The marketplace for medical and health apps is booming. Right now, more than 125,000 health- and medicine-related apps are available in iOS and Android’s app stores, and the industry is slated to become a $26 billion business by 2017. Yet not all health apps are high-quality, useful, or even safe. And while the FDA has begun regulating certain categories of medical apps, it’s a slow process.

Meanwhile, what can doctors do to steer patients to the best apps? These suggestions are a good place to start.

Separating the good from the bad

To assist in sorting the wheat from the chaff when it comes to the huge range of health apps out there, IMS Health is stepping up to help doctors prescribe mobile apps to patients. The company has created a proprietary app-scoring system based on a composite score that incorporates customer ratings, download volume, functional review, prescribing patterns, and engagement metrics.

“We’re not at the point where the vast majority of hospitals are going to accept this concept because it’s not yet common behavior for doctors to think about digital tools to achieve outcomes,” Michael Krupnick, the director of product management at IMS Health, told mHealth News. “So we’re making it easier for them to figure out what’s good and what’s bad.”

The free version of the company’s Appscript platform contains a curated list of some 100 apps considered by IMS reviewers to be noteworthy. Doctors can sign up for Appscript by providing their email address and National Provider Identifier number. Once registered, they can search apps by disease or patient condition. Once they choose an app, they can email an electronic prescription to a patient. The patient then logs in and downloads the app.

As FDA approvals and insurance reimbursements catch up, expect to see more prescription-only apps for managing chronic diseases. One such app available now is WellDoc’s BlueStar Diabetes, which allows people with type 2 diabetes to input data about their glucose levels, diet, exercise, and other factors. The app then analyzes the data and gives the patient immediate guidance and feedback, and provides a detailed summary for their doctor.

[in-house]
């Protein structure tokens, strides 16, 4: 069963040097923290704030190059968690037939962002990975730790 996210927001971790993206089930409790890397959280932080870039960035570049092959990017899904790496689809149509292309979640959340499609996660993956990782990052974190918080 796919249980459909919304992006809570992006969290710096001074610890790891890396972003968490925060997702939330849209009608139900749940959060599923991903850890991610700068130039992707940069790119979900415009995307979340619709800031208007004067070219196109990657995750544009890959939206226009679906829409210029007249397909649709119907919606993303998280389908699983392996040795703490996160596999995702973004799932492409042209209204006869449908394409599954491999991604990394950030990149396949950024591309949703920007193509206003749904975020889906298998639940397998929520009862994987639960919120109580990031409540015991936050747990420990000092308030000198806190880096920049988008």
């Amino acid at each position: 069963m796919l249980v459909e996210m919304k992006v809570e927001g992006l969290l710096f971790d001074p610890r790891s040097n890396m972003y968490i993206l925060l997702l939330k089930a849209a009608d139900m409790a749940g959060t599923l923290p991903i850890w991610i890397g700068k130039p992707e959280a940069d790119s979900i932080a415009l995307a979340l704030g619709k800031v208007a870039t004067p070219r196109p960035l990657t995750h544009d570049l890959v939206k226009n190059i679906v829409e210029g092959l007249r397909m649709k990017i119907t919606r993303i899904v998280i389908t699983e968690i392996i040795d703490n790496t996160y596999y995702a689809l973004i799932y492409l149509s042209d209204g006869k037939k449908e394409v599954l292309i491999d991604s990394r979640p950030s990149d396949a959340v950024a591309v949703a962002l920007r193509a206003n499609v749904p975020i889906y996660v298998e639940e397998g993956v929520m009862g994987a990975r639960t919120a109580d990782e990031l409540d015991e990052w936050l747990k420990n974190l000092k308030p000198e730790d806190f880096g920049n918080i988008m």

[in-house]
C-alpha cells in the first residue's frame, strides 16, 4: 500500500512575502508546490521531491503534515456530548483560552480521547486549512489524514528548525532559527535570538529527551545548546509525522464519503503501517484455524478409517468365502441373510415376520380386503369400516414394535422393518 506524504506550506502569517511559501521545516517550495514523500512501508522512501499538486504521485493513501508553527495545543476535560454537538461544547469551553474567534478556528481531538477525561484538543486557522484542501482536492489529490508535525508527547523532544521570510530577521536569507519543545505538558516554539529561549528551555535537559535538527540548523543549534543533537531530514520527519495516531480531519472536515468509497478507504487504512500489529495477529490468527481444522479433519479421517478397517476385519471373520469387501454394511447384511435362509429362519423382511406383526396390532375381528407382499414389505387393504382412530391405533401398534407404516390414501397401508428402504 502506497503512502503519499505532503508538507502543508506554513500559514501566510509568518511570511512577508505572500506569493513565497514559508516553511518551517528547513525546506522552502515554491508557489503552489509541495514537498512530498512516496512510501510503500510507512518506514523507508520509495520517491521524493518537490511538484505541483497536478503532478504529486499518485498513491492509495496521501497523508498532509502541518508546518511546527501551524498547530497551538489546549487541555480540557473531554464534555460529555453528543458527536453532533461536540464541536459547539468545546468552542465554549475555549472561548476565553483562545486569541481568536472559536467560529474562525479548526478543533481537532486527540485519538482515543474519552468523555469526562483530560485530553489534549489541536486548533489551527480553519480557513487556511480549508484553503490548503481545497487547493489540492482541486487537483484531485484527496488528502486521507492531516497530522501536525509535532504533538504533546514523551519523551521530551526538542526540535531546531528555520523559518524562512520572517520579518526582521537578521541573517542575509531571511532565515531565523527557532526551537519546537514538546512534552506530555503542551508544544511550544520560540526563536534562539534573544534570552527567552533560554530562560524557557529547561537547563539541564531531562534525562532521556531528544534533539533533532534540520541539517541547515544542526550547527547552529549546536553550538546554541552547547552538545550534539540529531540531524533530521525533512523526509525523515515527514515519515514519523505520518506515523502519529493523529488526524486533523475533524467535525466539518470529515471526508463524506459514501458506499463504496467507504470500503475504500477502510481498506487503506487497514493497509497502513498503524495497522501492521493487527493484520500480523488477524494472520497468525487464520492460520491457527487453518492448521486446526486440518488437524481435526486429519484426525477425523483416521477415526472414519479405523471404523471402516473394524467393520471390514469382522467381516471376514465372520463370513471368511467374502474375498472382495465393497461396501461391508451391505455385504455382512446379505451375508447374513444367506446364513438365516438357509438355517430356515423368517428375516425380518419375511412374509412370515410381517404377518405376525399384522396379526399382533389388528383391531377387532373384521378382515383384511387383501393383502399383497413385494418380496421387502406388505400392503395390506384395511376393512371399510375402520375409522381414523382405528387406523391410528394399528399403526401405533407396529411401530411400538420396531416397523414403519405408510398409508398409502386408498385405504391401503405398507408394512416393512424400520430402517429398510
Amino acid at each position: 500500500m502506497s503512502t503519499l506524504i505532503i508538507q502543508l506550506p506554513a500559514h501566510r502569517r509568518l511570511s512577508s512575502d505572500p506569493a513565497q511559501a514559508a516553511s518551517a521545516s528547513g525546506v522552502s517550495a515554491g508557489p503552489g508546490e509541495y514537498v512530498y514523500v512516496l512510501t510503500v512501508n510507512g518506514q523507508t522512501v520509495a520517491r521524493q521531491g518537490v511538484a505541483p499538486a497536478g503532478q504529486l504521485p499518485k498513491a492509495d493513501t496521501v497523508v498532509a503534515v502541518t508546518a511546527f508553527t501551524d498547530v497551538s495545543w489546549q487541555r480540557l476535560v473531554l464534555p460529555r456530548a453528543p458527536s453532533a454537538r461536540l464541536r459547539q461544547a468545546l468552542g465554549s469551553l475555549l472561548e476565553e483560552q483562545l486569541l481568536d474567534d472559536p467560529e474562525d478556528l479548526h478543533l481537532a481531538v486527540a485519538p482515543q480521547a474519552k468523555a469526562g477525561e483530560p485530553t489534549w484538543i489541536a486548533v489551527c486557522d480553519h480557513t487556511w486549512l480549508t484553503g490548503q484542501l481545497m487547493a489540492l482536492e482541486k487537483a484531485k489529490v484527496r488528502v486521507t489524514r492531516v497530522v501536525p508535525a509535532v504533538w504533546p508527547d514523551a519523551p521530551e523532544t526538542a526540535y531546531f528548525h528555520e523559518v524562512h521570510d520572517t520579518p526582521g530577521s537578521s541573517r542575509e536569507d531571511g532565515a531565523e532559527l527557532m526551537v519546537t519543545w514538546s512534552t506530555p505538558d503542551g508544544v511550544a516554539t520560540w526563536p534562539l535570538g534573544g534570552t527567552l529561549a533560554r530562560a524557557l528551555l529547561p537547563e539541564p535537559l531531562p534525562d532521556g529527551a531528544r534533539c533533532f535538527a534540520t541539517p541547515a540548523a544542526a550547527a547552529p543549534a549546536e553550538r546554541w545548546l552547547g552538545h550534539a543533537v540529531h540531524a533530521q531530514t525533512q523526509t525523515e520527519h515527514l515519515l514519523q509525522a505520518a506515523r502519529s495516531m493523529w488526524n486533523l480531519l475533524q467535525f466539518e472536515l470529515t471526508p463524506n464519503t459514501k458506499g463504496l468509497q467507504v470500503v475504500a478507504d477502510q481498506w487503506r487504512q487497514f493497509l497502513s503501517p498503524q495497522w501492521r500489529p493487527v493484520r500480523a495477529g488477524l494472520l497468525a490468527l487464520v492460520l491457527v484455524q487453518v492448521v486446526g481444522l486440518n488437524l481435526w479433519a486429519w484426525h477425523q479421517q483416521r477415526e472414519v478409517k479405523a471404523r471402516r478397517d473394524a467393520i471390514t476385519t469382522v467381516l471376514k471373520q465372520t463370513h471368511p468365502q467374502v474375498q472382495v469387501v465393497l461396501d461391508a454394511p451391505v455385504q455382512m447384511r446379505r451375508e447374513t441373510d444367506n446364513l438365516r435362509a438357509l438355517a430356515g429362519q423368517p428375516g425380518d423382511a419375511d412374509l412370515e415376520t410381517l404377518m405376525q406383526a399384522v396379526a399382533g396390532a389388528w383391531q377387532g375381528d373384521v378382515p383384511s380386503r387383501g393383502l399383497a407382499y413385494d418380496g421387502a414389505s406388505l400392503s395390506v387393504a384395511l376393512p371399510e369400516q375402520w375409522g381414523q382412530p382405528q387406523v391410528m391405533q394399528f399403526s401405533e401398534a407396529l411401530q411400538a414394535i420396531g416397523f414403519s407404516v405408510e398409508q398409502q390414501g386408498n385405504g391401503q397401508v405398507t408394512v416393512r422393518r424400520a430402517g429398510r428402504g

Best free apps for patients

If you’re not ready or feel it’s not necessary to go the route of formally prescribing medical apps to your patients, you can still point them in the direction of reputable health and wellness apps. Physicians Practice recently published a list of the best free apps for patients, which include Drug.com’s Pill Reminder, MyFitnessPal, and Omvana, a relaxation and meditation app.

Likewise, Apple released its own list of the best new health apps for 2014. Picks include SmokeFree, an app that helps users quit smoking by showing them how much money they’ve saved since quitting and what regenerative steps their body has made since they stopped, and AskMD, where users choose their symptoms and receive a “consultation” and and a list of potential health issues .

The key with any health or medical app is to make sure patients know that no app or technology can substitute for a trusted doctor-patient relationship. The best apps will enhance communication, educate patients, and empower them to become more involved participants in their health care.

For more information about using apps and technology in your medical practice, or for a demo of Rendia, our internet-based patient education software, contact us today.

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